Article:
Stefan Lie was born in Sydney, Australia in 1968. Soon after, his family moved to Zurich, Switzerland where Lie was educated. In 1988 Lie undertook an apprenticeship in toolmaking, immersing him in the Swiss tradition of delivering design excellence in a pragmatic marketplace.
Lie left Switzerland in 1992 to travel extensively throughout Europe and the Middle East. Returning to Australia in 1994, Lie undertook a Bachelor of Industrial Design (Honours) at the University of Technology Sydney (UTS). UTS is unique among global design schools: it draws on the design traditions of Europe and the United States while also engaging with the needs of Asian manufacturers.
In 1995 Lie received the Tetra Pak Design Prize, which recognises outstanding ability in a first year design student. Ribs - a sinuous moulded wood bench resting on a linked aluminium 'spine' - was launched in 1998. Lie subsequently received the Most Outstanding Graduate award from judges of the 'This Way Up' competition organised by the Centre of Contemporary Craft in Sydney (now known as Object, Australian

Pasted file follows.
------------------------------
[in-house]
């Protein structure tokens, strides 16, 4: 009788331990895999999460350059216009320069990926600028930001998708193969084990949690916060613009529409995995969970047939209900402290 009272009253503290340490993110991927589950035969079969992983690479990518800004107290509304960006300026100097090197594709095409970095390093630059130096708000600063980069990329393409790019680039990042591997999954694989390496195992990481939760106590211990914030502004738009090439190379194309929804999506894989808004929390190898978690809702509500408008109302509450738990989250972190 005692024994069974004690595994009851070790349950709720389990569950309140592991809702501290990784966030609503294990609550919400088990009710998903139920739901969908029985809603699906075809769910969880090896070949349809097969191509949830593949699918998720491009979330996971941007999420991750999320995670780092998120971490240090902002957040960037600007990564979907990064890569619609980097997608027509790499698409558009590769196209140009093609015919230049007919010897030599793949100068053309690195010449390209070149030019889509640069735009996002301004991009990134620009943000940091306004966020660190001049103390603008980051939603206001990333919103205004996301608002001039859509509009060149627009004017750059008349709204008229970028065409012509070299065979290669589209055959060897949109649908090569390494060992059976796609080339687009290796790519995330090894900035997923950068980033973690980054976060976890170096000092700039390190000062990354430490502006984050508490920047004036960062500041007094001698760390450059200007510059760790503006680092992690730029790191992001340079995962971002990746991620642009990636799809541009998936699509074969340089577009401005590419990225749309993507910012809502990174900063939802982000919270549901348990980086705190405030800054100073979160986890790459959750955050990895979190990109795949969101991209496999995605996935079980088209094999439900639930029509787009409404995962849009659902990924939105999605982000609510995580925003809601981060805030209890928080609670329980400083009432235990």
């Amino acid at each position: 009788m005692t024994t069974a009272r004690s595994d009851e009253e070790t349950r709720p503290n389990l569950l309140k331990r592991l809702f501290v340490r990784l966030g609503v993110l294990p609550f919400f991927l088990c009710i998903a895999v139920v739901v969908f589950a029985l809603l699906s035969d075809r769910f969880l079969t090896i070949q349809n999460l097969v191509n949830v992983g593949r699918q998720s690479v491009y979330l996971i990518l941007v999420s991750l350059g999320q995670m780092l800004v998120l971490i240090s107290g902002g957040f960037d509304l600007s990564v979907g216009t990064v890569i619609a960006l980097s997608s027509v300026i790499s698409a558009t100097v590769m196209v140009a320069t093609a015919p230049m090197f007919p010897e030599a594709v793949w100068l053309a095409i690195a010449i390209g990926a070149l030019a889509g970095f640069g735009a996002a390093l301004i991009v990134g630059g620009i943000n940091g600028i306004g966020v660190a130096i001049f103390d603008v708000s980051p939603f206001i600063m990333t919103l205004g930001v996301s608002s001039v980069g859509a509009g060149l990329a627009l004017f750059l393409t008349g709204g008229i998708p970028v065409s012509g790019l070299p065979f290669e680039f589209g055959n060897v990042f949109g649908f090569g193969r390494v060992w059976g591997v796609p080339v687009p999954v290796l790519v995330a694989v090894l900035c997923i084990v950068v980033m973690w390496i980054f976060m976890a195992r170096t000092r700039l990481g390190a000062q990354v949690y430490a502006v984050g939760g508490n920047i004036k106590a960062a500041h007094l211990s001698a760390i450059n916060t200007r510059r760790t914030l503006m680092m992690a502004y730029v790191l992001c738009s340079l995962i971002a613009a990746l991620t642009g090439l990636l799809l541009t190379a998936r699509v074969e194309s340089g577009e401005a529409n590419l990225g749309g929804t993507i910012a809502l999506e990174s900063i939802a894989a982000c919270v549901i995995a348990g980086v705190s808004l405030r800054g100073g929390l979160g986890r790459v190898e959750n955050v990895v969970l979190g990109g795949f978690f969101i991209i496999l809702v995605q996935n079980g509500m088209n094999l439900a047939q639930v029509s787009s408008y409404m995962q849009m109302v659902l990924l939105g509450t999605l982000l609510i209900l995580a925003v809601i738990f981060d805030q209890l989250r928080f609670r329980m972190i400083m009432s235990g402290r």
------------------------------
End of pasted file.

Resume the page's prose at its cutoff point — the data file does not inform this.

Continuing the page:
Centre for Craft and Design). With his degree completed in 1998, Lie took Ribs into production, and it was launched by leading Australian furniture retailer dedece.
In 1998 Lie was recruited to teach furniture design in UTS's faculty of Design, Architecture and Building and later to manage its Industrial Design Workshop.
Ribs was then purchased by Sydney's Powerhouse Museum and included in its permanent collection of Decorative Arts and Design. In 1999 Lie was nominated for Sydney's Museum of Contemporary Art Seppelt Award, which recognises the most innovative contemporary designers and artists working in Australia and New Zealand.
While continuing to work in academia, Lie produced a range of furniture pieces. In 2002 the Swell Lounge, the Strip Screen and the Thong Stool were launched in dedece's Sydney and Melbourne showrooms.
In 2003 Lie was invited to participate in 'workshopped', an annual design event and exhibition showcasing emerging Australian designers during... continues